However, since the passing of the law, many have paid tribute to Veil and thanked her for her courageous and determined fight. In 1976 Veil helped to introduce a ban on smoking in certain public places, worked on the problem of medically underserved rural areas. In 1979, Veil was elected as a Member of the European Parliament in the first European parliamentary election. In its first session, the new Parliament elected Veil as its first President, a position she held until 1982; the archives concerning her term as President of the European Parliament are deposited at the Historical Archives of the European Union in Florence. In 1981, Veil won the prestigious Charlemagne Prize. After the end of her term as president, in 1982, she remained a member of the European Parliament, she became Chair of the European Liberal Democrat and Reform Party until 1989. She was re-elected for the last time in the 1989 election, standing down in 1993. Between 1984 and 1992 she served on the Committee on the Environment, Public Health and Food Safety, the Committee on Political Affairs.
After standing down from these committees she served on the Committee on Foreign Affairs and its related Subcommittee on Human Rights. Between 1989 and 1993 she was a member of Parliament's delegation to the ACP-EU Joint Parliamentary Assembly, serving as its vice-chairwoman until 1992. From 31 March 1993 to 16 May 1995 Veil was again a member of the cabinet, serving as Minister of State and Minister of Health, Social Affairs and the City in the government of Prime Minister Édouard Balladur. In the mid-1990s she worked to help the disabled, HIV-positive patients, mothers of young children. In 1998, she was appointed to the Constitutional Council of France. In 2005, she put herself on leave from the Council in order to campaign in favour of the Treaty establishing a Constitution for Europe; this action was criticized, because it seemed to contradict the legal provisions that members of the council should keep a distance from partisan politics: the independence and impartiality of the council would be jeopardized, critic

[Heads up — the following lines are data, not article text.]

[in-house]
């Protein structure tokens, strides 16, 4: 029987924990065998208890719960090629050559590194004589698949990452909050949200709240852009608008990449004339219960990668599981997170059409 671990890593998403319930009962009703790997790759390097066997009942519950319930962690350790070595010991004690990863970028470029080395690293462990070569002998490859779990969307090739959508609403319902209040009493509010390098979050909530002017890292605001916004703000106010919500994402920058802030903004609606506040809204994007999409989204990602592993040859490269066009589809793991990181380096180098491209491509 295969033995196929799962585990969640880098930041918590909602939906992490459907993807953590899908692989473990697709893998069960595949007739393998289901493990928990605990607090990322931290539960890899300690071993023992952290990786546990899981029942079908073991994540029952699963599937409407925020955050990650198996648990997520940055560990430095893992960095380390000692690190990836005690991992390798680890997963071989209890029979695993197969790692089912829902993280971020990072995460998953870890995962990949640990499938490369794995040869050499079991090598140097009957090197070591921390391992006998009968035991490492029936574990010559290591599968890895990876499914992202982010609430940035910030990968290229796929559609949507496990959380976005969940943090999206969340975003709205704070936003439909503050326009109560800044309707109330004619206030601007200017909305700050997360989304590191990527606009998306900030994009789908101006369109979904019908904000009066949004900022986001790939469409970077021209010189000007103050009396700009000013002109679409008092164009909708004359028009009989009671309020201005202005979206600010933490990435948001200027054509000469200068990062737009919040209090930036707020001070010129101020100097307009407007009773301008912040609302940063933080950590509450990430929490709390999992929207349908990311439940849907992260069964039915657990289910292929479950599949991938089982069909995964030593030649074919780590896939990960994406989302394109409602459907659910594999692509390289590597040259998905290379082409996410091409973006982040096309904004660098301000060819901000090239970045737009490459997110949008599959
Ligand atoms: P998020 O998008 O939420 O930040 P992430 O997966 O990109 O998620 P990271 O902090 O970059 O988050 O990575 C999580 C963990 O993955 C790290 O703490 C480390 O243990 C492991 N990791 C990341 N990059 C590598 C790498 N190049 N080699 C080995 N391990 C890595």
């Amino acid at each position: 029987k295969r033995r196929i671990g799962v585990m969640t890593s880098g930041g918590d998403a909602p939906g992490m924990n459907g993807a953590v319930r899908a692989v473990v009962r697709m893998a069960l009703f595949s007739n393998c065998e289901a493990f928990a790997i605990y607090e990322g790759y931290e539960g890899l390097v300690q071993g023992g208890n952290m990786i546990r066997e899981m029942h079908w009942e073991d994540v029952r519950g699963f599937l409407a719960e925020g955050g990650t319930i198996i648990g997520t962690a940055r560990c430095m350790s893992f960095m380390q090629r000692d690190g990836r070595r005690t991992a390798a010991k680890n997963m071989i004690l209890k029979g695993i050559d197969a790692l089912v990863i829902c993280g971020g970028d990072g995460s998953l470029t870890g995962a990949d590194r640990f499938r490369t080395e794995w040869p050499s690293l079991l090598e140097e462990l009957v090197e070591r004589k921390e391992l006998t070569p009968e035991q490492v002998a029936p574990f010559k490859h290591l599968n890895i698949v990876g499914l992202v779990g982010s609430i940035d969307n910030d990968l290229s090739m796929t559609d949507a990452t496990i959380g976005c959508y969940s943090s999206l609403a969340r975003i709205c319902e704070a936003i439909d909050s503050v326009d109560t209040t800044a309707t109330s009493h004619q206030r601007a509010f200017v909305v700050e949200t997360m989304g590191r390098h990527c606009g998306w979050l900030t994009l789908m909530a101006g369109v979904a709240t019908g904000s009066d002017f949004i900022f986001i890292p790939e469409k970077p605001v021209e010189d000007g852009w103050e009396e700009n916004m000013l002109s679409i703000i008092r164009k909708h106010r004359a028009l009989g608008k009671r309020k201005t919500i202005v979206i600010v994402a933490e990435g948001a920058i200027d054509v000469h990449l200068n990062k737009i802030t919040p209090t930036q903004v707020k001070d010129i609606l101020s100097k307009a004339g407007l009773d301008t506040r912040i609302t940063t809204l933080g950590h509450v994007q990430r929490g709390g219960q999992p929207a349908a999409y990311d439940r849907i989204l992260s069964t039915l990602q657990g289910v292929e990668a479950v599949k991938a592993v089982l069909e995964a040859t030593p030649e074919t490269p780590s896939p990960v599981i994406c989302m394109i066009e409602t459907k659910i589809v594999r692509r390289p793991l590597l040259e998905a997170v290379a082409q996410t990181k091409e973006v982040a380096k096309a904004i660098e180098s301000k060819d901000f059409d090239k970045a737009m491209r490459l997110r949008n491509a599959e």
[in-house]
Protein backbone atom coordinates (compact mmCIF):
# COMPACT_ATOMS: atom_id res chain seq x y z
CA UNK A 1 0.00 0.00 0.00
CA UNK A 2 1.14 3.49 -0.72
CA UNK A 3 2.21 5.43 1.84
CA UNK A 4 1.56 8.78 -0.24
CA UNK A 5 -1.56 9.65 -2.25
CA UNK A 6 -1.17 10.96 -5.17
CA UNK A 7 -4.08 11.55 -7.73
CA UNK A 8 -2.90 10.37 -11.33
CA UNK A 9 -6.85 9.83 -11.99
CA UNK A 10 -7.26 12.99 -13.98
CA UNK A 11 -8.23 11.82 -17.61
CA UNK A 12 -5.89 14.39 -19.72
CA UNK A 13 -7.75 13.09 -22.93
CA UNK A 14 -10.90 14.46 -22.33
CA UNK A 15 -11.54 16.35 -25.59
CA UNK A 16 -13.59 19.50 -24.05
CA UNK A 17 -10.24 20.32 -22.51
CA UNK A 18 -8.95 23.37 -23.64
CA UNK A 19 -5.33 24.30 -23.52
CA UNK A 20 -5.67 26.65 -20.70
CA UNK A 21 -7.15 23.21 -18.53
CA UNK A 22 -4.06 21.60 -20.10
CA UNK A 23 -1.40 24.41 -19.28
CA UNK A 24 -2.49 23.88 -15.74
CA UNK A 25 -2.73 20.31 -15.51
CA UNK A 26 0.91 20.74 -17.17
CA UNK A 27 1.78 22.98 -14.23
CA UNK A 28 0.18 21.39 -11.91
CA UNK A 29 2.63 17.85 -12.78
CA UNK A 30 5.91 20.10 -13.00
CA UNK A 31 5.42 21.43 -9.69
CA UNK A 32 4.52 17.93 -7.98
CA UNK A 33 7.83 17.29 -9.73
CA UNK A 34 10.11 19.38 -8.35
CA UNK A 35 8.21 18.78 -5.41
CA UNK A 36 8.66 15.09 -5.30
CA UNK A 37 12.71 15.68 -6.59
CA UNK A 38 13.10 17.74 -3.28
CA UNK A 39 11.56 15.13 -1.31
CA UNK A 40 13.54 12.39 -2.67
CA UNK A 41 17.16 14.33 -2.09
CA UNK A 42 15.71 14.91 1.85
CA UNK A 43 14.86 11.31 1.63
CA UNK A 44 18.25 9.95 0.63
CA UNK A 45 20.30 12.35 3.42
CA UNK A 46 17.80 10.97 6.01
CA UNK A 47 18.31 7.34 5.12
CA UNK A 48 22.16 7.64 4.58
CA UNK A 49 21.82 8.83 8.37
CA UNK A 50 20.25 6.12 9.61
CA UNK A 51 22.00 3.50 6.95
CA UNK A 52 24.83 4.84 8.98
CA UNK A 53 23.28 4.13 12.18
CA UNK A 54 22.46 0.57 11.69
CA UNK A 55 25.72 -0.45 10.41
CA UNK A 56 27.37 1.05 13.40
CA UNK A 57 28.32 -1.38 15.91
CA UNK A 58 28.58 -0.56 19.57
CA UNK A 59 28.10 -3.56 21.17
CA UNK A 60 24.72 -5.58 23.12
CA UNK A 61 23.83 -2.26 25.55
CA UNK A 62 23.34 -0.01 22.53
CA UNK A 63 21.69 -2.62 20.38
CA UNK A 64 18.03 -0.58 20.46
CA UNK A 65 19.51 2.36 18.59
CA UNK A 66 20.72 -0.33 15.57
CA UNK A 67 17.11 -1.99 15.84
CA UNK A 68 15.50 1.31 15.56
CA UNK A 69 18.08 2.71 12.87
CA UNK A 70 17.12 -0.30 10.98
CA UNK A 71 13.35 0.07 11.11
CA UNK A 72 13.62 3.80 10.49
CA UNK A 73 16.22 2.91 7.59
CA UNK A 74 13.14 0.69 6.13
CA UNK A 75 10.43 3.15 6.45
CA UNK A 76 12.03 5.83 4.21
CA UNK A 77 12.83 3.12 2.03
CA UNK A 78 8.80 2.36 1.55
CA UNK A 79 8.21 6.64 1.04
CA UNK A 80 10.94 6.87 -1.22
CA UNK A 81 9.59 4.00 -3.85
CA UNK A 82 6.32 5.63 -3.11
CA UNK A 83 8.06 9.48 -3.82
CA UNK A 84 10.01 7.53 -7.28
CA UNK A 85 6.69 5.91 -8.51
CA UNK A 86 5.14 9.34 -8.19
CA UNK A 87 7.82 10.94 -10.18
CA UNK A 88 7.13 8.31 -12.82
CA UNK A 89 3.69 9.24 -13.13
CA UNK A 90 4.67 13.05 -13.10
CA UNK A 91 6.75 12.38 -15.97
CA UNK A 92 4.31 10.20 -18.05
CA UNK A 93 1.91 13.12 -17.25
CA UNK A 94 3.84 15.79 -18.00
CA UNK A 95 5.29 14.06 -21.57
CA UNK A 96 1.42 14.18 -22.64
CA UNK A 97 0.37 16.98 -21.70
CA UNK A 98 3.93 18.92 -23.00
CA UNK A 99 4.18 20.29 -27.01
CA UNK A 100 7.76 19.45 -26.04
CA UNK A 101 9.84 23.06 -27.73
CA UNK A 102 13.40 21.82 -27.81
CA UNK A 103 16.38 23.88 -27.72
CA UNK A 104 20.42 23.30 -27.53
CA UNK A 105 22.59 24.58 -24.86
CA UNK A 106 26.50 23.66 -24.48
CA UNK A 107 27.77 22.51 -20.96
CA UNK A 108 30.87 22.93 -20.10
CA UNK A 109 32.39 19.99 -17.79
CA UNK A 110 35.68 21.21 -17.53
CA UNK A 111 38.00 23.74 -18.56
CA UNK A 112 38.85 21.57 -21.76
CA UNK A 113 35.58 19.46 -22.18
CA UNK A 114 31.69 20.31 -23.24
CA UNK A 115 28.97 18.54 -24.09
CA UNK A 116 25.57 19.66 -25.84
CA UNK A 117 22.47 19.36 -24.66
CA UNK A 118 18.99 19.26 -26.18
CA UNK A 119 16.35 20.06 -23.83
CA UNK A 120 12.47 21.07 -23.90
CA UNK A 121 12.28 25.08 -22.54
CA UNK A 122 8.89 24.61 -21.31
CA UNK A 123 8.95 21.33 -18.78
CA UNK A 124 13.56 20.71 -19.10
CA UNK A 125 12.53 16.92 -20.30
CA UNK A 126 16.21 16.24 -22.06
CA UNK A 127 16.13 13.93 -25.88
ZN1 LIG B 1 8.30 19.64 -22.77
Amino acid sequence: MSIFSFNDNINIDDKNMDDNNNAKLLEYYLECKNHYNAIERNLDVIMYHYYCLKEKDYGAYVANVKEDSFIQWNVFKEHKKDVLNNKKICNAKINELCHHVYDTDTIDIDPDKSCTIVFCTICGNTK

Biblioteca Nacional de España
The Biblioteca Nacional de España is a major public library, the largest in Spain, one of the largest in the world. It is located on the Paseo de Recoletos; the library was founded by King Philip V in 1712 as the Palace Public Library. The Royal Letters Patent that he granted, the predecessor of the current legal deposit requirement, made it mandatory for printers to submit a copy of every book printed in Spain to the library. In 1836, the library's status as Crown property was revoked and ownership was transferred to the Ministry of Governance. At the same time, it was renamed the Biblioteca Nacional. During the 19th century, confiscations and donations enabled the Biblioteca Nacional to acquire the majority of the antique and valuable books that it holds. In 1892 the building was used to host the Historical American Exposition. On March 16, 1896, the Biblioteca Nacional opened to the public in the same building in which it is housed and included a vast Reading Room on the main floor designed to hold 320 readers.
In 1931 the Reading Room was reorganised, providing it with a major collection of reference works, the General Reading Room was created to cater for students and general readers. During the Spanish Civil War close to 500,000 volumes were collected by the Confiscation Committee and stored in the Biblioteca Nacional to safeguard works of art and books held until in religious establishments and private houses. During the 20th century numerous modifications were made to the building to adapt its rooms and repositories to its expanding collections, to the growing volume of material received following the modification to the Legal Deposit requirement in 1958, to the numerous works purchased by the library. Among this building work, some of the most noteworthy changes were the alterations made in 1955 to triple the capacity of the library's repositories, those started in 1986 and completed in 2000, which led to the creation of the new building in Alcalá de Henares and complete remodelling of the building on Paseo de Recoletos, Madrid.